Regular Checkups Can Save You Thousands
It might sound crazy, but spending $200 on your teeth can actually save you thousands. How? First let’s look at what $200 covers. The average cost of a dental exam and cleaning is $146 – $211. If you have dental insurance, your out-of-pocket expense may range from nominal to nothing for basic dental care services including X-rays.
Now let’s go over how this can actually save you thousands.
If you have dental problems like tooth decay, gum disease or even oral cancer, regular dental visits give your dentist a chance to catch it early on. That’s key. Because the earlier your dentist diagnoses a problem the easier it is to treat. For example, if you have gum disease and let it go unchecked (and untreated) for too long, you may need extensive — and expensive — gum disease treatment. Regular dental checkups allow you and your dentist to stay ahead of problems, which can translate into thousands saved.
A professional dental cleaning is also a must because it’s the only way to effectively remove tartar (hardened plaque). Even if you brush and floss regularly, that’s not enough. Besides looking unsightly (tartar is a “stain magnet” and often has a brown or yellowish tint), tartar also contains cavity-causing bacteria. Preventing the need for a mouthful of fillings every year easily adds up to thousands saved in the long run.
Perhaps one of the most important reasons to invest in regular dental exams and cleanings is that it has a positive impact on your overall health. Recent studies have shown that there’s a link between periodontal disease and heart disease; when the former is present, the latter is twice as likely.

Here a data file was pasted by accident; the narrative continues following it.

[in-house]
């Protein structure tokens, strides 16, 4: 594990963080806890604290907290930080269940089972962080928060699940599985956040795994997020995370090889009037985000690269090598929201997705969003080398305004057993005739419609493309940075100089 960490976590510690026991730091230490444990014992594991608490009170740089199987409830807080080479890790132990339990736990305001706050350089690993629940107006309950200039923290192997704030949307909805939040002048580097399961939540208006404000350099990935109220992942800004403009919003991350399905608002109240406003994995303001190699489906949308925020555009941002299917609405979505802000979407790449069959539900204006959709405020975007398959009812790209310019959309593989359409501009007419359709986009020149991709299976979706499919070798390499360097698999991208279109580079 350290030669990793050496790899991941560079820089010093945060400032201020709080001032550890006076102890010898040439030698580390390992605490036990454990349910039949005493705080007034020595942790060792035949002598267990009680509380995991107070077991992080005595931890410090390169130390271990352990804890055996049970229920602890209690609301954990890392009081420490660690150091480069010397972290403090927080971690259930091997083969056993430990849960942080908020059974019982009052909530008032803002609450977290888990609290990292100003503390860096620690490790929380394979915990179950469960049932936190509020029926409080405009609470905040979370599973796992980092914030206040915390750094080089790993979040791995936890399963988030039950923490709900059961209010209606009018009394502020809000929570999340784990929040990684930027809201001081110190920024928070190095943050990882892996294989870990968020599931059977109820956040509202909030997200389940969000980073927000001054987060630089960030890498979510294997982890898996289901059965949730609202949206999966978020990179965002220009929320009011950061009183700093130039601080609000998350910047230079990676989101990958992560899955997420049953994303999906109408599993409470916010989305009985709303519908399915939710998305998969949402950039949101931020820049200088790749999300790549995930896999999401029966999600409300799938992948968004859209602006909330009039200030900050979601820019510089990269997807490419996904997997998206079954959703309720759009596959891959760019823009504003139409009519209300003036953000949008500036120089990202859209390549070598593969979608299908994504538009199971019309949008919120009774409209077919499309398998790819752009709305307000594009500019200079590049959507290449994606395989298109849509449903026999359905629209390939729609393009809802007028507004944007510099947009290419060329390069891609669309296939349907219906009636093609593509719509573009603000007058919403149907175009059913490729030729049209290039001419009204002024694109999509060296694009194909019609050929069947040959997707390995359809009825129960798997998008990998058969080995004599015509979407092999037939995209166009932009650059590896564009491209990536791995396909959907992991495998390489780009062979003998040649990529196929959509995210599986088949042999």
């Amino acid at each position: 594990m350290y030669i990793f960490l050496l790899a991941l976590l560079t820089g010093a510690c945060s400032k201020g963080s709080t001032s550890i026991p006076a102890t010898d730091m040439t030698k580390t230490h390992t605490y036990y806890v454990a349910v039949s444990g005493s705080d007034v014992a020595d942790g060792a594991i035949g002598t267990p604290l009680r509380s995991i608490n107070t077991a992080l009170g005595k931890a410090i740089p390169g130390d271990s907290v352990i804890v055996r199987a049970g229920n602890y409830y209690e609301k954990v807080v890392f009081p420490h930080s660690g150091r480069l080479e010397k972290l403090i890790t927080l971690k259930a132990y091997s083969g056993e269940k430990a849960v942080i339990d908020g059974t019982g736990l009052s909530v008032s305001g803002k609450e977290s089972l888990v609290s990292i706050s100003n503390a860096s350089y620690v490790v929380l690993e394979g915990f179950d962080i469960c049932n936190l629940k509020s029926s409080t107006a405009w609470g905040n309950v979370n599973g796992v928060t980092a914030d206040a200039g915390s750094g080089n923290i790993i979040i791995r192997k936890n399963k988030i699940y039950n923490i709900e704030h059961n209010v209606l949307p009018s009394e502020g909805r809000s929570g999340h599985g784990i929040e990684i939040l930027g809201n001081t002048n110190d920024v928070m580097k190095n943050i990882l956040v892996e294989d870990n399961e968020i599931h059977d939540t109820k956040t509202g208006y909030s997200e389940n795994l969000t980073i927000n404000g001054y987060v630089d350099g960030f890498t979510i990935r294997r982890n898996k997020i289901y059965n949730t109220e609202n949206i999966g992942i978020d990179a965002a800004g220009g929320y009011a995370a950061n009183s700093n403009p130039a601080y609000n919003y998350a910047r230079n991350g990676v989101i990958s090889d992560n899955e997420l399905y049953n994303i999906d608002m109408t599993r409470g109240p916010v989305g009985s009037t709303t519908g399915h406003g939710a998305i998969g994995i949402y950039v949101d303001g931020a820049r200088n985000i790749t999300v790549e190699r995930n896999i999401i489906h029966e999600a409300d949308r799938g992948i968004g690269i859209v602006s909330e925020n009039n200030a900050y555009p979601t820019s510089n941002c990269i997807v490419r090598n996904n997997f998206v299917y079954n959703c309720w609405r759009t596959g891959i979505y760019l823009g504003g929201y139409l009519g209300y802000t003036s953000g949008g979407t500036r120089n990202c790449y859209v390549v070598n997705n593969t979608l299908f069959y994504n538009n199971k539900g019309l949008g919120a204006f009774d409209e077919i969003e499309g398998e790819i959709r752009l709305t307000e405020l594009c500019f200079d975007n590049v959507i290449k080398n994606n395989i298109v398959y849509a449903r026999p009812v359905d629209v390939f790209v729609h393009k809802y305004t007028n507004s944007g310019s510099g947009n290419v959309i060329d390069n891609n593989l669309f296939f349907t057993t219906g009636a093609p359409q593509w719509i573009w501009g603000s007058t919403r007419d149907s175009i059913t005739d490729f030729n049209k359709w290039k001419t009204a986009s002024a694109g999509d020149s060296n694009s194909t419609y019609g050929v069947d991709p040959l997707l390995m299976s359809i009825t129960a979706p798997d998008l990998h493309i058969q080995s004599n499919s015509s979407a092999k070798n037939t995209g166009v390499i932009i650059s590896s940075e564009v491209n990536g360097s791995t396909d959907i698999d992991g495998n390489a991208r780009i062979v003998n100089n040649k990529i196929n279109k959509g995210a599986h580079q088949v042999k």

According to the American Academy of Periodontology, gum disease can have a domino effect on your health. The bacteria caused by periodontal disease can enter your bloodstream and attach to your heart’s blood vessels, causing dangerous blood clots. Another scenario is that the plaque buildup caused by periodontal disease can cause the heart’s blood vessels to swell.
In this way, regular checkups and cleanings are not only money-saving but life-saving. And that’s priceless.
Gum Grafts: Stick It to Receding Gums
Take a look at your gums. Do they look like they’re receding or do they feel extra sensitive lately? If yes, it’s time to come in for a visit. Receding gums are a sign of two things: gum disease or overly aggressive brushing. Left untreated, gum disease can lead to tooth loss and even heart disease. For early stages of gum disease, we can use a non-surgical scaling and root planing (SRP) treatment to get your gums healthy again. Excessive gum recession, however, sometimes requires a surgical treatment called a gum graft.
Once your gums start to recede, brushing with a lighter hand will only be effective if there is still adequate gum tissue left to act as a barrier from disease and bone loss. But if your gums have receded to the extent that your tooth roots are exposed, you may need a gum graft. Exposed tooth roots can cause varying degrees of tooth sensitivity or make your teeth appear longer than normal. But more importantly, exposed tooth roots can leave your teeth vulnerable to bacteria and periodontal disease.
Gum grafts may also be used to correct a high frenum attachment. The frenum is the muscle between the upper or lower front teeth; if it pulls on the gum margin, recession could result. Orthodontic therapies can also stretch the gum line and cause the gums to recede. In all cases, gum grafts are an excellent way to protect the underlying bone and prevent the gums from receding further.